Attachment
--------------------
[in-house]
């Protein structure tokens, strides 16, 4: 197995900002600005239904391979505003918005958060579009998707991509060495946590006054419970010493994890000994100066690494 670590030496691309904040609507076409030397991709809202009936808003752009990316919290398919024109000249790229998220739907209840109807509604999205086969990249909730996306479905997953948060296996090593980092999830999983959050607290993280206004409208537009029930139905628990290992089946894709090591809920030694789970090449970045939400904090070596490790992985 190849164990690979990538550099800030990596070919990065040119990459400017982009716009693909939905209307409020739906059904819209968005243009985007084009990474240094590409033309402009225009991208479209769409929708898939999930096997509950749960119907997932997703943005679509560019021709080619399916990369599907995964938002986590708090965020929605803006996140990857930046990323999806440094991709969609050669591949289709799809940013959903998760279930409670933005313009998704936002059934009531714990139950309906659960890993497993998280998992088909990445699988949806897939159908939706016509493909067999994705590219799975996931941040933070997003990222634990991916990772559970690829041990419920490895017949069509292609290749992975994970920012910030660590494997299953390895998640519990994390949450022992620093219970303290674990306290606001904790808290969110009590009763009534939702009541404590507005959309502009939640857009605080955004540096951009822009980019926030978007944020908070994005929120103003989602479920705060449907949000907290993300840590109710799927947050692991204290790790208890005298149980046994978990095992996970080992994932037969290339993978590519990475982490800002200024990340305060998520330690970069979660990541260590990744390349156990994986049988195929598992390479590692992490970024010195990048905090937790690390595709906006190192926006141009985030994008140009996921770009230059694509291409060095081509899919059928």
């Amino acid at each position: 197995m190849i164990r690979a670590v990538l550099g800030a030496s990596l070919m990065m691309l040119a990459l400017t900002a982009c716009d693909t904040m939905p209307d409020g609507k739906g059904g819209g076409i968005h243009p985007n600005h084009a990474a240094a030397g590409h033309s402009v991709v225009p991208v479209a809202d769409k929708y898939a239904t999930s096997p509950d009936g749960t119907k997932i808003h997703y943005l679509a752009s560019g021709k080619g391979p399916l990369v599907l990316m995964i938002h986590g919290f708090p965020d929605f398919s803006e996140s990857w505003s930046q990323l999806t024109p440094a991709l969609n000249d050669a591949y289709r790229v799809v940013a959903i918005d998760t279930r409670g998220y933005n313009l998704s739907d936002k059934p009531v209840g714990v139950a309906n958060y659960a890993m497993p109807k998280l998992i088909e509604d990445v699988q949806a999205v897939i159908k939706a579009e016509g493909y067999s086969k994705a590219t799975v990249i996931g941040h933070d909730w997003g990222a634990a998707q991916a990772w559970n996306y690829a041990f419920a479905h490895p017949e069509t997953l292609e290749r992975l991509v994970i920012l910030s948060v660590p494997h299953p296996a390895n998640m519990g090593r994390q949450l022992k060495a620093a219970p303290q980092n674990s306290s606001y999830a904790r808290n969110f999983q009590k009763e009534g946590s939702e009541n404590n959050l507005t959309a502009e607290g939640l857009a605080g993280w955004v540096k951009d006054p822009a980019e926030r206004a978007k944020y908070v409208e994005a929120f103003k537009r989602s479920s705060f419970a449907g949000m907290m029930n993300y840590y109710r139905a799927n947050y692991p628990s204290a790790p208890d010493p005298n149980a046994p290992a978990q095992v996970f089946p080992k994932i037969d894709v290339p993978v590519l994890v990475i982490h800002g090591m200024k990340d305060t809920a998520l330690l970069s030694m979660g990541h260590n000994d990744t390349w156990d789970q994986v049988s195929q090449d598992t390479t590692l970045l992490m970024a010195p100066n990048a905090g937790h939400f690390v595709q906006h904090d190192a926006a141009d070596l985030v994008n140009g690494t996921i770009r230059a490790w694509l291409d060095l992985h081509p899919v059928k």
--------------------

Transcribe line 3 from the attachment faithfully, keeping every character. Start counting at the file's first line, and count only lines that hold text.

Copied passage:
């Amino acid at each position: 197995m190849i164990r690979a670590v990538l550099g800030a030496s990596l070919m990065m691309l040119a990459l400017t900002a982009c716009d693909t904040m939905p209307d409020g609507k739906g059904g819209g076409i968005h243009p985007n600005h084009a990474a240094a030397g590409h033309s402009v991709v225009p991208v479209a809202d769409k929708y898939a239904t999930s096997p509950d009936g749960t119907k997932i808003h997703y943005l679509a752009s560019g021709k080619g391979p399916l990369v599907l990316m995964i938002h986590g919290f708090p965020d929605f398919s803006e996140s990857w505003s930046q990323l999806t024109p440094a991709l969609n000249d050669a591949y289709r790229v799809v940013a959903i918005d998760t279930r409670g998220y933005n313009l998704s739907d936002k059934p009531v209840g714990v139950a309906n958060y659960a890993m497993p109807k998280l998992i088909e509604d990445v699988q949806a999205v897939i159908k939706a579009e016509g493909y067999s086969k994705a590219t799975v990249i996931g941040h933070d909730w997003g990222a634990a998707q991916a990772w559970n996306y690829a041990f419920a479905h490895p017949e069509t997953l292609e290749r992975l991509v994970i920012l910030s948060v660590p494997h299953p296996a390895n998640m519990g090593r994390q949450l022992k060495a620093a219970p303290q980092n674990s306290s606001y999830a904790r808290n969110f999983q009590k009763e009534g946590s939702e009541n404590n959050l507005t959309a502009e607290g939640l857009a605080g993280w955004v540096k951009d006054p822009a980019e926030r206004a978007k944020y908070v409208e994005a929120f103003k537009r989602s479920s705060f419970a449907g949000m907290m029930n993300y840590y109710r139905a799927n947050y692991p628990s204290a790790p208890d010493p005298n149980a046994p290992a978990q095992v996970f089946p080992k994932i037969d894709v290339p993978v590519l994890v990475i982490h800002g090591m200024k990340d305060t809920a998520l330690l970069s030694m979660g990541h260590n000994d990744t390349w156990d789970q994986v049988s195929q090449d598992t390479t590692l970045l992490m970024a010195p100066n990048a905090g937790h939400f690390v595709q906006h904090d190192a926006a141009d070596l985030v994008n140009g690494t996921i770009r230059a490790w694509l291409d060095l992985h081509p899919v059928k």